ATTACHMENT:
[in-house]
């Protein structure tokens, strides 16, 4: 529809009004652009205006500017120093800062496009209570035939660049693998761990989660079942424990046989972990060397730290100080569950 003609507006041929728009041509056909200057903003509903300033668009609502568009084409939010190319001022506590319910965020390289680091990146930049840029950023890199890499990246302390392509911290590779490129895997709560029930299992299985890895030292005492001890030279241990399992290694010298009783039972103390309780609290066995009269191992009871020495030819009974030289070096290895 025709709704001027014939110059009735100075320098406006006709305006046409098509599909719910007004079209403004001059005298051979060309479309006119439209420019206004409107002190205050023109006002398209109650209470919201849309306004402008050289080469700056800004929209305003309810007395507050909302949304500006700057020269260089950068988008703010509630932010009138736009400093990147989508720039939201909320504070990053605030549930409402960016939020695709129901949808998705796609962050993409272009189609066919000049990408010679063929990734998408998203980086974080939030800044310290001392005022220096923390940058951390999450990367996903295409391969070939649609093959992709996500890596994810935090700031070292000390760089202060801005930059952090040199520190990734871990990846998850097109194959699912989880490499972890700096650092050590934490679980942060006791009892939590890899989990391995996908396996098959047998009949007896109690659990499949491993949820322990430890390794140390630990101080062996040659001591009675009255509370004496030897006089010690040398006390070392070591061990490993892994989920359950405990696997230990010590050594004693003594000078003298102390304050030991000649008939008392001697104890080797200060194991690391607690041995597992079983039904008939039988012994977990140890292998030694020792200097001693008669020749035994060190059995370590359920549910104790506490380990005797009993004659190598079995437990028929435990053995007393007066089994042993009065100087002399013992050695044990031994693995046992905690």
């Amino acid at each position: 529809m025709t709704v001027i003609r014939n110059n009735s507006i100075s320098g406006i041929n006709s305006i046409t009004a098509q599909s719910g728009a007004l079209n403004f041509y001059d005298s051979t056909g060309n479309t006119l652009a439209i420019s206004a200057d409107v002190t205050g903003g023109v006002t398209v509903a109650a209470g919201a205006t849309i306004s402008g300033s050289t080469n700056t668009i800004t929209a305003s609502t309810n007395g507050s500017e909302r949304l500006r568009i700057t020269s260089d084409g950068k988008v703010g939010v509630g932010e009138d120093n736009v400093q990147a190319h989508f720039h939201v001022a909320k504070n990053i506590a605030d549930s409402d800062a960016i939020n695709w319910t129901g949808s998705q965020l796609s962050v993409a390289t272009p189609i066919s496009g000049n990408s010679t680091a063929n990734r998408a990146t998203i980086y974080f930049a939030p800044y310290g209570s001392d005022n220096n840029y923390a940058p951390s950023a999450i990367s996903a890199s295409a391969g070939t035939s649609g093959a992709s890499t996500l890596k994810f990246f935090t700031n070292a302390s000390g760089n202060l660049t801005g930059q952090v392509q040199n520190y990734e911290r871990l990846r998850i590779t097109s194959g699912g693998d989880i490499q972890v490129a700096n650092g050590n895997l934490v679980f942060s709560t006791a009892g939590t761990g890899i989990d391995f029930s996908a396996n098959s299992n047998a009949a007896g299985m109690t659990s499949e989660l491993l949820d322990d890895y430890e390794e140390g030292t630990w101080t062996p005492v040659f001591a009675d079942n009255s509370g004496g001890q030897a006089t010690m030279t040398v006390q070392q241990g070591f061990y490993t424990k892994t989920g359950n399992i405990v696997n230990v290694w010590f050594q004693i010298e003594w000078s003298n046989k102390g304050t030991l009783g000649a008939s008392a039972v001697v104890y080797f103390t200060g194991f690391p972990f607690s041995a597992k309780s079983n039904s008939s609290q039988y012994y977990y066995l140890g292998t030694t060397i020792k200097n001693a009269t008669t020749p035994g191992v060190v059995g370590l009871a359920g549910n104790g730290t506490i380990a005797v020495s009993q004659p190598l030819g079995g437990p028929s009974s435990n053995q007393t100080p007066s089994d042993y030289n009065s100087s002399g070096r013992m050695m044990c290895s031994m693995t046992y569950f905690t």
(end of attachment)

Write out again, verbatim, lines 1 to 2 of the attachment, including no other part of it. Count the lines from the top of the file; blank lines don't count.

[in-house]
């Protein structure tokens, strides 16, 4: 529809009004652009205006500017120093800062496009209570035939660049693998761990989660079942424990046989972990060397730290100080569950 003609507006041929728009041509056909200057903003509903300033668009609502568009084409939010190319001022506590319910965020390289680091990146930049840029950023890199890499990246302390392509911290590779490129895997709560029930299992299985890895030292005492001890030279241990399992290694010298009783039972103390309780609290066995009269191992009871020495030819009974030289070096290895 025709709704001027014939110059009735100075320098406006006709305006046409098509599909719910007004079209403004001059005298051979060309479309006119439209420019206004409107002190205050023109006002398209109650209470919201849309306004402008050289080469700056800004929209305003309810007395507050909302949304500006700057020269260089950068988008703010509630932010009138736009400093990147989508720039939201909320504070990053605030549930409402960016939020695709129901949808998705796609962050993409272009189609066919000049990408010679063929990734998408998203980086974080939030800044310290001392005022220096923390940058951390999450990367996903295409391969070939649609093959992709996500890596994810935090700031070292000390760089202060801005930059952090040199520190990734871990990846998850097109194959699912989880490499972890700096650092050590934490679980942060006791009892939590890899989990391995996908396996098959047998009949007896109690659990499949491993949820322990430890390794140390630990101080062996040659001591009675009255509370004496030897006089010690040398006390070392070591061990490993892994989920359950405990696997230990010590050594004693003594000078003298102390304050030991000649008939008392001697104890080797200060194991690391607690041995597992079983039904008939039988012994977990140890292998030694020792200097001693008669020749035994060190059995370590359920549910104790506490380990005797009993004659190598079995437990028929435990053995007393007066089994042993009065100087002399013992050695044990031994693995046992905690």